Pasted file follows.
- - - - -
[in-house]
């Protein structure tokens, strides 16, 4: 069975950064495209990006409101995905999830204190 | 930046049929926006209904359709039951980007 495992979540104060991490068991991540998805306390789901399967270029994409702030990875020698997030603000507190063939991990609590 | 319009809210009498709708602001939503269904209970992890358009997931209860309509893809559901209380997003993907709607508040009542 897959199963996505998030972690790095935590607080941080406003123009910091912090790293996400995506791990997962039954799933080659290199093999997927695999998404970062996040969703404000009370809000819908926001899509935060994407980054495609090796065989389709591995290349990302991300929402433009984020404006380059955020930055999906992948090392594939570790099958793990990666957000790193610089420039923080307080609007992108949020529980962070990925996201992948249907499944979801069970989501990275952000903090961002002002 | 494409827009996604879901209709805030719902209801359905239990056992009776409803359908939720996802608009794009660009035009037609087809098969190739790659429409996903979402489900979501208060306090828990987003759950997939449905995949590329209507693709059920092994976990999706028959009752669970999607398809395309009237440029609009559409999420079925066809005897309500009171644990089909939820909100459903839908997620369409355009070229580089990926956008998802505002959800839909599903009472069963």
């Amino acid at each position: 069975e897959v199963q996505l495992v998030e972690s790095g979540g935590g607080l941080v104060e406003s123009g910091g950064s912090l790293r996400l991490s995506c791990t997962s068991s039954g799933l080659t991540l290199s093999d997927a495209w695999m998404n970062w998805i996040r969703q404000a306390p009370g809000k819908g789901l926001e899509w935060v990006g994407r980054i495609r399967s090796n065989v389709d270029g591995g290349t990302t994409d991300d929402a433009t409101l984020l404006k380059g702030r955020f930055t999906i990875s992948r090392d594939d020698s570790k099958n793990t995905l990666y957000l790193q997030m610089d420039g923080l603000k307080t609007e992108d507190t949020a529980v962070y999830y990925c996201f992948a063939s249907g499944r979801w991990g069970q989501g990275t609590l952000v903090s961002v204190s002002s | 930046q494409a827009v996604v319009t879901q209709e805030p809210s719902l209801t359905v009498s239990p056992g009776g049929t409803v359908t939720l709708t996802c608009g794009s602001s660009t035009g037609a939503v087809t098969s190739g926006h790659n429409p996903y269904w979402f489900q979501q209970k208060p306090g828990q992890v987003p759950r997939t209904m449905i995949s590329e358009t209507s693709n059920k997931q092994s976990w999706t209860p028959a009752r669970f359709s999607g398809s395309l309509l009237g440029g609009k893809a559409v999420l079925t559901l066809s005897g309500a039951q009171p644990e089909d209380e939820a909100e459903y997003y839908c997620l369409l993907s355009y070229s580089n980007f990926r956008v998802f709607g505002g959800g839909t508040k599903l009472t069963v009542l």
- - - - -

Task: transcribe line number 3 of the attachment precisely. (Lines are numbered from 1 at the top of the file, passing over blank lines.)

């Amino acid at each position: 069975e897959v199963q996505l495992v998030e972690s790095g979540g935590g607080l941080v104060e406003s123009g910091g950064s912090l790293r996400l991490s995506c791990t997962s068991s039954g799933l080659t991540l290199s093999d997927a495209w695999m998404n970062w998805i996040r969703q404000a306390p009370g809000k819908g789901l926001e899509w935060v990006g994407r980054i495609r399967s090796n065989v389709d270029g591995g290349t990302t994409d991300d929402a433009t409101l984020l404006k380059g702030r955020f930055t999906i990875s992948r090392d594939d020698s570790k099958n793990t995905l990666y957000l790193q997030m610089d420039g923080l603000k307080t609007e992108d507190t949020a529980v962070y999830y990925c996201f992948a063939s249907g499944r979801w991990g069970q989501g990275t609590l952000v903090s961002v204190s002002s | 930046q494409a827009v996604v319009t879901q209709e805030p809210s719902l209801t359905v009498s239990p056992g009776g049929t409803v359908t939720l709708t996802c608009g794009s602001s660009t035009g037609a939503v087809t098969s190739g926006h790659n429409p996903y269904w979402f489900q979501q209970k208060p306090g828990q992890v987003p759950r997939t209904m449905i995949s590329e358009t209507s693709n059920k997931q092994s976990w999706t209860p028959a009752r669970f359709s999607g398809s395309l309509l009237g440029g609009k893809a559409v999420l079925t559901l066809s005897g309500a039951q009171p644990e089909d209380e939820a909100e459903y997003y839908c997620l369409l993907s355009y070229s580089n980007f990926r956008v998802f709607g505002g959800g839909t508040k599903l009472t069963v009542l």